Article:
EU must fill gaps to stop the spread of Ebola now that an infected nurse in Spain has exposed these failings, but it is well armed to prevent an epidemic, EU officials and experts reveal.
Taking into account the level of health and medical standards in Europe, "the situation cannot be compared to what is happening in Africa," said the spokesman for the European health commissioner, Frederic Vincent.
Advertisement"An Ebola epidemic in Europe is highly unlikely. When the security measures are put in place, the risk is checked," Vincent said.
Until the Spanish nurse caught the virus, he said, the 28-country EU had only eight cases of Ebola, all of them caregivers who were repatriated from African countries where they took ill.
However, a European diplomat said there was still a need to "sound an alarm bell" because there was a flaw that allowed the Spanish nurse to catch the virus from a patient who had returned from Africa.
A doctor treating the nurse said she may have become infected with Ebola when she touched her face with a glove as she removed her protective suit after treating an infected missionary.
The European Commission, the EU's executive arm, has already drawn a lesson by deciding Wednesday to step up information for travellers and medical staff.
The goal is to detect as quickly as possible any accidental entry of people with the disease.
European officials do not rule out revising procedures for putting people in hospital and criteria for determining whether or not someone is at risk of having contracted Ebola.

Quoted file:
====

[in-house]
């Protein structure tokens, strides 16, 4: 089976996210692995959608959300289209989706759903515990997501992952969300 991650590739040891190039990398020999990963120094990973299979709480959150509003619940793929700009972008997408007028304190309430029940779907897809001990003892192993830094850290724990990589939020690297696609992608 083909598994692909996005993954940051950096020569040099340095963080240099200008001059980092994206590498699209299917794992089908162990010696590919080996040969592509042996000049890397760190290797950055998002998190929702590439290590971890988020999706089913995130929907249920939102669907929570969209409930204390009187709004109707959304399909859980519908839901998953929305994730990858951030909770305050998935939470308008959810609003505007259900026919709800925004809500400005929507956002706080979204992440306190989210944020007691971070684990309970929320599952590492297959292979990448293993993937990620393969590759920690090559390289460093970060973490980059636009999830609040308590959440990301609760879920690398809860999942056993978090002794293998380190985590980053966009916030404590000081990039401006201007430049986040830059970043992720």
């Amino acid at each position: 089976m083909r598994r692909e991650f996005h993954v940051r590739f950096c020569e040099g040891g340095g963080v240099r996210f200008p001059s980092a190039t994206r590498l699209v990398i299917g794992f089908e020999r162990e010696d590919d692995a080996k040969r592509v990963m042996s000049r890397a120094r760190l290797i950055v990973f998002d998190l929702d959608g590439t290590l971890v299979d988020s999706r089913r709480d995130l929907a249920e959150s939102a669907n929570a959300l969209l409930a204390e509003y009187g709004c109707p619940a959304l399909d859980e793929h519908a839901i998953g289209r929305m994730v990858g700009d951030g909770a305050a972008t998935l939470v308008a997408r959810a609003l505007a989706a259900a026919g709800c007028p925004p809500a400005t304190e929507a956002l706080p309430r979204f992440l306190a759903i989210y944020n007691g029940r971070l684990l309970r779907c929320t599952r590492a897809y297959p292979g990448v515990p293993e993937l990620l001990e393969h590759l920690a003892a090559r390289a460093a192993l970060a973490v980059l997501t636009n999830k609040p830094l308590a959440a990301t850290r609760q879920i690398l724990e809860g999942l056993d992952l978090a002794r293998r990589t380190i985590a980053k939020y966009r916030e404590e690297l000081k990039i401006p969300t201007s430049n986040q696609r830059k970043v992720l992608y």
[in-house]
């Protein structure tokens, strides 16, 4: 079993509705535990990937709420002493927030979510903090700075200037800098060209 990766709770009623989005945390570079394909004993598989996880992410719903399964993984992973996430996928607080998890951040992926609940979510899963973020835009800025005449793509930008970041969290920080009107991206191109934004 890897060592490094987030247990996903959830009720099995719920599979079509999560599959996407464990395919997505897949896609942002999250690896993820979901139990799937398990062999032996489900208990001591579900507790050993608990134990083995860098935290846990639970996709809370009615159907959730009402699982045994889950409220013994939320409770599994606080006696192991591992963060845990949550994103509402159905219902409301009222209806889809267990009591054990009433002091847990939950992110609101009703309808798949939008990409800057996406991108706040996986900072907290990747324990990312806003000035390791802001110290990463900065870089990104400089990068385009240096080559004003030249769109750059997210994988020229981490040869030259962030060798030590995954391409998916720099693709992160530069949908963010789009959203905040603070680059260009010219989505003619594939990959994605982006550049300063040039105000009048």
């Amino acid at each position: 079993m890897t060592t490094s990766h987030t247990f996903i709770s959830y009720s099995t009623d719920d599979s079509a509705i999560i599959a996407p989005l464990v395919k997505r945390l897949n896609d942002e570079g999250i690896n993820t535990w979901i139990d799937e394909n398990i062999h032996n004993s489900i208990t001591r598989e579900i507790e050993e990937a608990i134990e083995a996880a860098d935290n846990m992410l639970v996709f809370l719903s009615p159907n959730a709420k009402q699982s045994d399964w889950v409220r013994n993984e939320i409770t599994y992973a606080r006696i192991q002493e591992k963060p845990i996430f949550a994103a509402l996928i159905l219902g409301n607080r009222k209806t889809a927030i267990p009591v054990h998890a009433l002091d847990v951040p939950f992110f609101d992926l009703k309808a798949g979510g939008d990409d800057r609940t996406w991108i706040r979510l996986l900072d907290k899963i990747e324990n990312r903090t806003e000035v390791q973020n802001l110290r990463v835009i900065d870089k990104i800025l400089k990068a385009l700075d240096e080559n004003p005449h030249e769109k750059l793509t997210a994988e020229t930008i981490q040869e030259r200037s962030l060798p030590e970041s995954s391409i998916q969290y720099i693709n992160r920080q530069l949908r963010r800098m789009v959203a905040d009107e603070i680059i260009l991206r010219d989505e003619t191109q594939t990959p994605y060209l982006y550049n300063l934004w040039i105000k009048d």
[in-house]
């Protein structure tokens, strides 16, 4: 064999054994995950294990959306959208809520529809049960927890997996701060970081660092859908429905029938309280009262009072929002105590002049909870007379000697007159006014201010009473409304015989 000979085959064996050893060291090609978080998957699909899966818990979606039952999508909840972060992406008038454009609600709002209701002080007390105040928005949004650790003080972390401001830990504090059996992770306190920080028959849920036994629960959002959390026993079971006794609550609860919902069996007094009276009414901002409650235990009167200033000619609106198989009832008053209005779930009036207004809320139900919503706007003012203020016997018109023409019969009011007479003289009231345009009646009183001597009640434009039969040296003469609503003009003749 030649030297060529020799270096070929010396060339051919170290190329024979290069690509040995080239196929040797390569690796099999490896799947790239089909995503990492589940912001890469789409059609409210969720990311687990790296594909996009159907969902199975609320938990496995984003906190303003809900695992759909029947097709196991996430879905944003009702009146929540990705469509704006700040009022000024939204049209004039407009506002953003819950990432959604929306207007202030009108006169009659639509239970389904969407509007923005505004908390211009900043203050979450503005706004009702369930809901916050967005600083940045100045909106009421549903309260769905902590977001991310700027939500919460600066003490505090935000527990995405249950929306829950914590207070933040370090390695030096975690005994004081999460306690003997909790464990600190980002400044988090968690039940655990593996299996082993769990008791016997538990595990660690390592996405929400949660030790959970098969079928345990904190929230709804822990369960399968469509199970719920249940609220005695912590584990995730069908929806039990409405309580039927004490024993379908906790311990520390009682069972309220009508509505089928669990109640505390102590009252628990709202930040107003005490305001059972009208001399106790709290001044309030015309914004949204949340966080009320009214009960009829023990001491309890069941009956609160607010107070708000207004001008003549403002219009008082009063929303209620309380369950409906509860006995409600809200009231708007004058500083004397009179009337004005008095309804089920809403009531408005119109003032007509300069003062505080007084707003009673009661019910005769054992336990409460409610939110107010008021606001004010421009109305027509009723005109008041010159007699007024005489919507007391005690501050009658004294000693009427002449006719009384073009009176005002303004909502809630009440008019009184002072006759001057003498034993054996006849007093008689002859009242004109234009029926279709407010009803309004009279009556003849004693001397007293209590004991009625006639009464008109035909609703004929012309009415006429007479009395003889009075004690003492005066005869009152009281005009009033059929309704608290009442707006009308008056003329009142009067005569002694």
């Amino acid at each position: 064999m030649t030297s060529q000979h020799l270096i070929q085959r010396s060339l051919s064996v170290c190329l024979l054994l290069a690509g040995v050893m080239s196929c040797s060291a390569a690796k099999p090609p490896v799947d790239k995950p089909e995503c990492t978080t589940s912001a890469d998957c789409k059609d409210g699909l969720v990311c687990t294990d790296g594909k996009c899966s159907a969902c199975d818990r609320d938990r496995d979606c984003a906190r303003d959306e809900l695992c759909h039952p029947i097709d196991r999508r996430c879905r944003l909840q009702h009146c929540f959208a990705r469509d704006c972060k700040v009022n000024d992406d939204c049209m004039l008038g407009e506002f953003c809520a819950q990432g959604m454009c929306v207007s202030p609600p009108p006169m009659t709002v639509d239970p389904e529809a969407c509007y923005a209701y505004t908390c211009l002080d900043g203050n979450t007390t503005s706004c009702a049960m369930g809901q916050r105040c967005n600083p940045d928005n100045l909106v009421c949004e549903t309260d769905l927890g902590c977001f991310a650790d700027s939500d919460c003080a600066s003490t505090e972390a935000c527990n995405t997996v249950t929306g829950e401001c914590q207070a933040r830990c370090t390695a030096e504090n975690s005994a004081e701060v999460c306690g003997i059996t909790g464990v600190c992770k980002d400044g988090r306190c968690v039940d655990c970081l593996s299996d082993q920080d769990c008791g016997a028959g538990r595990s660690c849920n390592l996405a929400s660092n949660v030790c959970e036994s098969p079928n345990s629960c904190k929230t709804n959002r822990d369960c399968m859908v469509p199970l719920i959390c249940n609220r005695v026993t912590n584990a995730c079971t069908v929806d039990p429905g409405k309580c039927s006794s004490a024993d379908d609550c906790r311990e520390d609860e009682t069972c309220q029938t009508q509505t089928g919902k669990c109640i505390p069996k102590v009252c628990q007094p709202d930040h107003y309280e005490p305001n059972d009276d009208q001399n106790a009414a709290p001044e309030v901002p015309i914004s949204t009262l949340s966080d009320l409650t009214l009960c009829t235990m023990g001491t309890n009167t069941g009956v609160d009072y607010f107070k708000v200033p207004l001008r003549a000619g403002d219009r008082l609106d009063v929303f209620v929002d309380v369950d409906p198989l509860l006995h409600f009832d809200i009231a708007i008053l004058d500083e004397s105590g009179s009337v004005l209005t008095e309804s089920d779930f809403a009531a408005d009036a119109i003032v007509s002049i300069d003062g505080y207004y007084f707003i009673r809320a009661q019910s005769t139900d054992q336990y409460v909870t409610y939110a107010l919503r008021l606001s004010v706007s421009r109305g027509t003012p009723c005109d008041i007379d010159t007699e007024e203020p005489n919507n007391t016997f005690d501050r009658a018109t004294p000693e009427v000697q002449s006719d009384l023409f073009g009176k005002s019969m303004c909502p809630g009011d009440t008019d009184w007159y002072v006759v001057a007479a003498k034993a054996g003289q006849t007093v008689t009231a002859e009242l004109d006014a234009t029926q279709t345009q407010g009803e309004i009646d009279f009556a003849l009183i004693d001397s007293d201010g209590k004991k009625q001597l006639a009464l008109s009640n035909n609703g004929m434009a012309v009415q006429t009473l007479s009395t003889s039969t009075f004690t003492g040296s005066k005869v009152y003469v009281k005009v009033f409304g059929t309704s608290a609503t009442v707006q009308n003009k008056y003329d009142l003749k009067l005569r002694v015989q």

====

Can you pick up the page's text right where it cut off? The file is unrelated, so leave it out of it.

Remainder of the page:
Medical staff, an EU expert said, are expected to have rules and material as well as techniques for putting on and removing protective suits.
- Ebola and pets -
"But we realise it's not 100 percent effective because few diseases require such precautions to avoid contagion, and the reflexes are not a given," added the expert, who spoke on condition of anonymity.
The case of the nurse's family dog, which was put down as a precaution, triggering an uproar from animal rights activists, is far from being just a curiosity.
For months, the European Union has been fashioning its response to an eventual outbreak of the disease by identifying the hospitals and staff it would mobilise.
But, "to my knowledge, nobody until now has asked himself the question about what to do with pets," he added.
"The majority of big countries have equipped themselves with the required measures, but the mesh in the net is still too loose to exclude errors," said Professor Nathan Clumeck, a specialist in infectious diseases at a top Brussels hospital.
That is especially the case in countries hit with the biggest spending cuts, such as Greece and Spain, where staff and resources are lacking, Clumeck said.
Nevertheless, according to the web site Europolitics, which quoted an internal EU document, Portugal ranks among the countries best equipped to fight Ebola.
It has 37 beds in isolation wards, compared to Denmark with 42 beds, Italy with 21 and France with 20 beds.
Clumeck said it was "certain that patients will arrive in Europe" but said the region's ability to diagnose and isolate the disease meant there would be no mass outbreak.
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